connectivity

There are many perils in modern life – living and working being two of the most obvious. Trying to do both without the internet is increasingly difficult.

I am sat in my favourite café – the Ramos Generales in Ushuaia. Sited in an old shop/warehouse it is lined with beautiful (if dusty) shelves full of objects from an earlier age and has the best bread by far in town in addition to good beer and steak. What more does a man need, apart from the internet? Nothing, today, anyway.

My relationship with the net began many moons ago, but only recently has it taken over – I’m addicted to it, making it almost impossible to function when I can’t get on line. Even Facebook. Even Facebook. Damn that Mark Zuckerberg and all his clever ideas. Friends despair – many eschew FB, but I just find it too useful to give up.

Consider my position. My current, and in fact my last two job offers came to me as Facebook messages. OUT OF THE BLUE. Just like that. ‘Gerard, do you want to winter at Halley?’ wrote the British Antarctic Survey HR person. ‘Hey Gerard, do you want to come and work for me? ‘ said Susan, my great current boss. Of course, I said yes to both.

Even one of my books came to me as an offer in Facebook.

Working on a ship in the Antarctic as I do, we have intermittent access to the net – it works most of the time, just slower. It's a little like going back to dial up. Remember those days? Waiting for the phone signal to beep beep its way through to a remote server. However did we cope?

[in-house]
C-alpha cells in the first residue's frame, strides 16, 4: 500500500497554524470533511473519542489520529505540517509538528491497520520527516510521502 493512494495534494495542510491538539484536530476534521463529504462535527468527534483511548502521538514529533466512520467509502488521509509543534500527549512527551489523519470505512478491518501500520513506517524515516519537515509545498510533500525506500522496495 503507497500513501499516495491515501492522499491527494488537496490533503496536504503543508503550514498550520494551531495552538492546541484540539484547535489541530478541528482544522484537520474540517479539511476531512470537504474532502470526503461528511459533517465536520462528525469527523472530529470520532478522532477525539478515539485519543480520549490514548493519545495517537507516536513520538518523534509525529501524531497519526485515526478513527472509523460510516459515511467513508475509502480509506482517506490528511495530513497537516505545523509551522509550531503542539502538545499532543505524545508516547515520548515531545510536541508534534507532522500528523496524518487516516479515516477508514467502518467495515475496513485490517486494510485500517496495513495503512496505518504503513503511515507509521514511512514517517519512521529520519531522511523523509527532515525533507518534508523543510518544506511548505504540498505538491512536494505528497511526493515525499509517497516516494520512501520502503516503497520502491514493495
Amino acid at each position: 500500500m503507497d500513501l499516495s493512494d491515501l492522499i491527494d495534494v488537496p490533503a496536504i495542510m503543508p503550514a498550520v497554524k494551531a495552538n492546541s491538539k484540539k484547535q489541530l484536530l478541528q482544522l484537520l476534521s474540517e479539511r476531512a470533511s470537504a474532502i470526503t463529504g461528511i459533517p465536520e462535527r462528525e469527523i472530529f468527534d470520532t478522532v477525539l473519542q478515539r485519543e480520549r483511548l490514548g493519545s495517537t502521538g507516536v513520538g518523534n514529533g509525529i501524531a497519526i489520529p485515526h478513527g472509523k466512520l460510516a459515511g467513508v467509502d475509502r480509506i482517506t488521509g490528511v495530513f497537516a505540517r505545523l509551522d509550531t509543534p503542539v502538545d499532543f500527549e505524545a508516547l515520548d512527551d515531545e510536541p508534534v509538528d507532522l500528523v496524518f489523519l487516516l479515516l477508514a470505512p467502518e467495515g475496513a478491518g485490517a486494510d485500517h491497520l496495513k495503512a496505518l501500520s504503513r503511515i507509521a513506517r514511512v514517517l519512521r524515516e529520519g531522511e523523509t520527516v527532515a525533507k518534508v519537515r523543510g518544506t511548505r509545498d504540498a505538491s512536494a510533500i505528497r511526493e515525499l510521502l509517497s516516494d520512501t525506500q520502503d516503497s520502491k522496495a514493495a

To be fair, we have little need for the net on the ship, really. I mean, how connected do we need to be – what is it that makes out lives need to share our posts with friends and family constantly? Being on board can, like being on a research station, can leave you a little cut off, but is that a bad thing? No, not really. I was musing to my colleagues this morning that when I first went to Rothera research station in 1996, my internet allowance was nil. Nada. We had only two named contacts that we were allowed to send just a page of A4 text to a week. That had only recently gone up from 150 words per month by telex. Imagine that – it’s not much more than a tweet.

Following my first winter, coming home in 2000 one of the biggest changes to day to day life was the prefix WWW. It took a while to work out what had changed.

Still, even with that limitation, it is sometimes hard to write about the day to day events that fill one’s life. I could write about breaking through the sea ice on the ship, watching emperor penguins or beaked whales, visiting Horseshoe Island deep in Marguerite bay…but that would be boring right?

It is interesting to read messages that friends post when I put pics of my travels on line. Many of them are incredibly kind and interesting, and I am flattered that anyone follows me at all.

I recently found out that one of my oldest friends is too scared to travel outside Europe and in fact always has been. I still haven’t found out why to be honest. When he told me, I proposed that he must think me insane for doing what I do. He said yes, he did. For my part, I’m glad the insanity has stayed with me for as long as it has. One day my reality might well change and I will clean up my act and be normal. But for the time being, I’ll happily continue to travel on his behalf.